* 2009 Debutantes – an online community of young adult and middle grade authors making their publishing debuts in 2009. The site includes the debut book list with descriptions, author contact information, and general discussions about YA literature and writing. http://feastofawesome.com

* Goodreads – a book-focused social network site where members rate and review books, make recommendations, start discussions, and “shelve” books by genre and keywords. The Goodreads YA shelf is a great place to find recent reviews and comparable titles. http://www.goodreads.com/shelf/show/young-adult

* IndieBound Kids’ Next List – a list of recommended reads for teens, hand-picked by independent booksellers all over the country. Check out their recommendations and search online for titles at the indies in your area. http://www.indiebound.org/kids-indie-next-list

* Amazon.com > Teens > Books – Amazon.com’s teen section showcases new and upcoming teen reads, including award-winners and seasonal best sellers. You can also search for YA books within specific sub-genres like mysteries, series, historical fiction, and more. http://amazon.com

* YALSA Book Awards & Booklists – the Young Adult Library Services Association of the American Library Association features teen books that have won awards and accolades from literary associations and other professional groups. Categories include the Michael L. Printz Award, Best Books for Young Adults, Teens’ Top Ten, and more. http://www.ala.org/yalsa/booklists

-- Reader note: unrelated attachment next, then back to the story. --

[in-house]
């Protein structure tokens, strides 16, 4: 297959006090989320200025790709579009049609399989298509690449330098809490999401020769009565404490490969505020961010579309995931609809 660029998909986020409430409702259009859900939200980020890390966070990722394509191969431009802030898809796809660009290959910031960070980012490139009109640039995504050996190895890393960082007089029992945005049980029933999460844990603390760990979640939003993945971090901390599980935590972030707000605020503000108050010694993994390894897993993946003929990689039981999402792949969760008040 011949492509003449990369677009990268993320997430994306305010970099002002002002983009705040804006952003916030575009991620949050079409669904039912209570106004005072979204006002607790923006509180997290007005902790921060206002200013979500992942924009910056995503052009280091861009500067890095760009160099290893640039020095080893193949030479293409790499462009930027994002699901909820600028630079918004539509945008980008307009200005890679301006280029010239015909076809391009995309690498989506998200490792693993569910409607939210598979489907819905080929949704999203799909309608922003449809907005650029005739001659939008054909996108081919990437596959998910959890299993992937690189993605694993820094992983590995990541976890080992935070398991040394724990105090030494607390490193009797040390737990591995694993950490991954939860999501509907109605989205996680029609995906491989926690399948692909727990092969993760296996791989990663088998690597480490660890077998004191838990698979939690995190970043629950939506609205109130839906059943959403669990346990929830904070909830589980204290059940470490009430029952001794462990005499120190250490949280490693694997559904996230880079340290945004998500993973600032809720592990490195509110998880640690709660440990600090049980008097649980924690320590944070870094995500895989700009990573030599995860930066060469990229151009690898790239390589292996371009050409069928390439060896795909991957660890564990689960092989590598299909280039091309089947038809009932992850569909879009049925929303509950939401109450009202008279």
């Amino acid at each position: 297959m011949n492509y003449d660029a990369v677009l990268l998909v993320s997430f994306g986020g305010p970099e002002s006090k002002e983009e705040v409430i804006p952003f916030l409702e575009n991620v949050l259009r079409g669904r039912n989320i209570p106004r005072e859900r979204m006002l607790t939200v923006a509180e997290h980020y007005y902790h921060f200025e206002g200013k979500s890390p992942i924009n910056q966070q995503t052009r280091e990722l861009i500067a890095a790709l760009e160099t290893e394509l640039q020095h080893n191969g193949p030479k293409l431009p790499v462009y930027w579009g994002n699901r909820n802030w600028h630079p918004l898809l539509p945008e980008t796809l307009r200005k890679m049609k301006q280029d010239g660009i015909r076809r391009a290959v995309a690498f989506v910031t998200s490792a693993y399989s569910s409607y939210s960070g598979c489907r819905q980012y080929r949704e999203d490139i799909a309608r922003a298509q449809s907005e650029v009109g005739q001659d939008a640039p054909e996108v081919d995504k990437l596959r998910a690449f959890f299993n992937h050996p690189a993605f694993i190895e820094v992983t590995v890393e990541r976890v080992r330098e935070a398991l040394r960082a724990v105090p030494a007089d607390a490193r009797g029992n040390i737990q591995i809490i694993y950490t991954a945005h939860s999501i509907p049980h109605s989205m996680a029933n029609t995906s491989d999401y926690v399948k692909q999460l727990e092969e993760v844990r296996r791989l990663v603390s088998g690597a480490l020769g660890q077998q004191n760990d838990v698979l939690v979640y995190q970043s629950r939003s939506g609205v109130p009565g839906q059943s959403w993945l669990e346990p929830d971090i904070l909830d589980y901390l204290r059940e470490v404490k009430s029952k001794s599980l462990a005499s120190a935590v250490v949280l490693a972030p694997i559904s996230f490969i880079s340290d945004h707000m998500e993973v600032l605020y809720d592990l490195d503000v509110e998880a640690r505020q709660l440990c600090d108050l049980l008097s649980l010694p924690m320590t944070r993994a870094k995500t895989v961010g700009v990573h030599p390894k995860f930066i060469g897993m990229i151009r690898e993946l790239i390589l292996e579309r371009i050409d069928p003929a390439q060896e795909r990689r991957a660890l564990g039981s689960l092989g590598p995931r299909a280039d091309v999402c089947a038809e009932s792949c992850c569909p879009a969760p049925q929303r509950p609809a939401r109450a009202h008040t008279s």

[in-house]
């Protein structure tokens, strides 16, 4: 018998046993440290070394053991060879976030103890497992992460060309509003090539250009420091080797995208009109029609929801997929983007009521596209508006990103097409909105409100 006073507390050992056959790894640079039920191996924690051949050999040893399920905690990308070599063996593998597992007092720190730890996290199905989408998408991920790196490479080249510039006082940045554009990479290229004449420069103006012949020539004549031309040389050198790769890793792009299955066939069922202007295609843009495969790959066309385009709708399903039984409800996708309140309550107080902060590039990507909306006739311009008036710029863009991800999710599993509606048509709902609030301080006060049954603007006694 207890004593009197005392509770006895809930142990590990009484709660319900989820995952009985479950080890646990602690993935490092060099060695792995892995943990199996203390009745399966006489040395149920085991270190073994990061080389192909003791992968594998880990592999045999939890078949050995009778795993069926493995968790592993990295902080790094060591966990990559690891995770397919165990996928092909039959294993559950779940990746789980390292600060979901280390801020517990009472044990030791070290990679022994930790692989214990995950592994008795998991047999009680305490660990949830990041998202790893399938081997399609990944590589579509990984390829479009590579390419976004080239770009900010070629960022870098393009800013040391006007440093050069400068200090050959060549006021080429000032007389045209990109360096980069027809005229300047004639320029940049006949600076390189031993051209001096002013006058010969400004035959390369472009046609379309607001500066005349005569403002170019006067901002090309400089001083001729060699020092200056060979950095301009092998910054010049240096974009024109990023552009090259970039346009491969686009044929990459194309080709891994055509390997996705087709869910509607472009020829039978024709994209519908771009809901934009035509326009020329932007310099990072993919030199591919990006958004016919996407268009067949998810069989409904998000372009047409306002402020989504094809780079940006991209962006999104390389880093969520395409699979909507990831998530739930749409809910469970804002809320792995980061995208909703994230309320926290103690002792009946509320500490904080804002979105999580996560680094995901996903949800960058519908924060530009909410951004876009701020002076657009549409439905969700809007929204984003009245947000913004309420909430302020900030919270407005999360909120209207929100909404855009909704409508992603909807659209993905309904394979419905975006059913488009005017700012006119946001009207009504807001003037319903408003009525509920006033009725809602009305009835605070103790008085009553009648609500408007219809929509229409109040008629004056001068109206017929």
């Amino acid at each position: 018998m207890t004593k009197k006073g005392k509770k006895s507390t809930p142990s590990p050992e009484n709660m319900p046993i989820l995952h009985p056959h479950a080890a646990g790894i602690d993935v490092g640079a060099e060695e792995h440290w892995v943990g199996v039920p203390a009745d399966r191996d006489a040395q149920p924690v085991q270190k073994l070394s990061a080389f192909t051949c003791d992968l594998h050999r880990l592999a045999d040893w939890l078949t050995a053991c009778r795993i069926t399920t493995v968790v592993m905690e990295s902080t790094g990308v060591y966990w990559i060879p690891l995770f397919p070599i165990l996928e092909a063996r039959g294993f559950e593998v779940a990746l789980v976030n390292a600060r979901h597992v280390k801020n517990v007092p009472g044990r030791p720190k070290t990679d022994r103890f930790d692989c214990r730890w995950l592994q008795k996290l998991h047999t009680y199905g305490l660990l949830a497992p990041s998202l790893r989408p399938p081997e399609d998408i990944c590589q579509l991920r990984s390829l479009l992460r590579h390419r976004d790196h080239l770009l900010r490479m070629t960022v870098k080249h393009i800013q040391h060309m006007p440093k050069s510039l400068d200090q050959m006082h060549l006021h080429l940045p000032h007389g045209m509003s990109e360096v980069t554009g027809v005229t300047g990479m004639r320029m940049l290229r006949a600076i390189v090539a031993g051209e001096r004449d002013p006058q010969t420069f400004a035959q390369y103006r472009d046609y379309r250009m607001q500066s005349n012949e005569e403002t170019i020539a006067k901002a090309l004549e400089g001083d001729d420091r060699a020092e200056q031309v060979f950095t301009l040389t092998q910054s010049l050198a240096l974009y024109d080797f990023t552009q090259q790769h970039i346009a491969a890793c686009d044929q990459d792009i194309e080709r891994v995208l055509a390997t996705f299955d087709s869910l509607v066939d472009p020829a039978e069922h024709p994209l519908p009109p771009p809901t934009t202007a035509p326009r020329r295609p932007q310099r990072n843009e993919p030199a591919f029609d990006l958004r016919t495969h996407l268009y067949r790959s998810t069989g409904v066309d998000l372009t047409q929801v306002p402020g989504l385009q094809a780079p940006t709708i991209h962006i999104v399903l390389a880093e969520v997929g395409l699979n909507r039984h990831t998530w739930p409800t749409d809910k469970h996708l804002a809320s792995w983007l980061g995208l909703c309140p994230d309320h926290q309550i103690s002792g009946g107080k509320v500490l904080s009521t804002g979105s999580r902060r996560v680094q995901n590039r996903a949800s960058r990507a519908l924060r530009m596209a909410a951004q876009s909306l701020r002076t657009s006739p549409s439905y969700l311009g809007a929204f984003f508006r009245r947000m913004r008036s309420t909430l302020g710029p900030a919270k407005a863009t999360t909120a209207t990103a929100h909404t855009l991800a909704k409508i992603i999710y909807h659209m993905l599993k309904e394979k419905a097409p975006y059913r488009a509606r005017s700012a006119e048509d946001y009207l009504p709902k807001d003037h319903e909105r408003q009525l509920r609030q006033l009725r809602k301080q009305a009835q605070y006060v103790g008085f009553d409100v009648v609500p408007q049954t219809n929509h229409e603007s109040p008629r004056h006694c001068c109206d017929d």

* Twilight Moms – includes an ongoing discussion of Stephenie Meyer’s Twilight books and movies, related book recommendations, shopping links, charity support, interviews, forums, and friendly online connections for women who love Twilight and other teen books. http://www.twilightmoms.com

* My Favorite Author – a YA book blog by three adult women who love to read young adult fiction. Features book reviews, author interviews, contests and giveaways, and relevant commentary about current YA book trends and topics. http://myfavoriteauthor.blogspot.com

Reluctant YA Readers: Come Out, Come Out, Wherever You Are!

Today’s teen book selection is dazzlingly diverse, easily accessible, and wallet-friendly — most hardcover YA titles sell for about ten dollars less than their adult counterparts. So the next time you’re caught reading teen lit with the book covers down, don’t explain away your affair with YA or apologize for your youthful taste in literature. Take the opportunity to introduce your companions to the richly entertaining YA community. Tell them what you love about the genre. Make a few personalized recommendations. Maybe even start a YA book club to discuss your favorites.

Together with booksellers, librarians, publishers, authors, and the millions of savvy teen readers devouring and defining this exciting genre, we can embrace our love of young adult fiction — loud, proud, and post-prom PDA-style.

Happy reading!


Sarah Ockler, author of
Twenty Boy Summer, wrote and illustrated her first book at age six-an adaptation of Steven Spielberg’s E.T. Still recovering from her own adolescence, Sarah now writes for young adults. While nomadic at heart, she currently lives in Upstate New York with her husband Alex and an ever-expanding collection of sea glass.

Visit her online at www.SarahOckler.com

One Response to Grown Up Girls Come Out of the YA Book Closet

  1. [...] June 29, 2009 at 4:35 am (Authors, Books general, Media) Sarah Ockler has gotten to the heart of an issue I have been very slowly begun to appreciate too- the massive appeal of reading oung adult (YA) fiction. She’s written a great article on the virtues of adults enjoying YA fiction which you can read here. [...]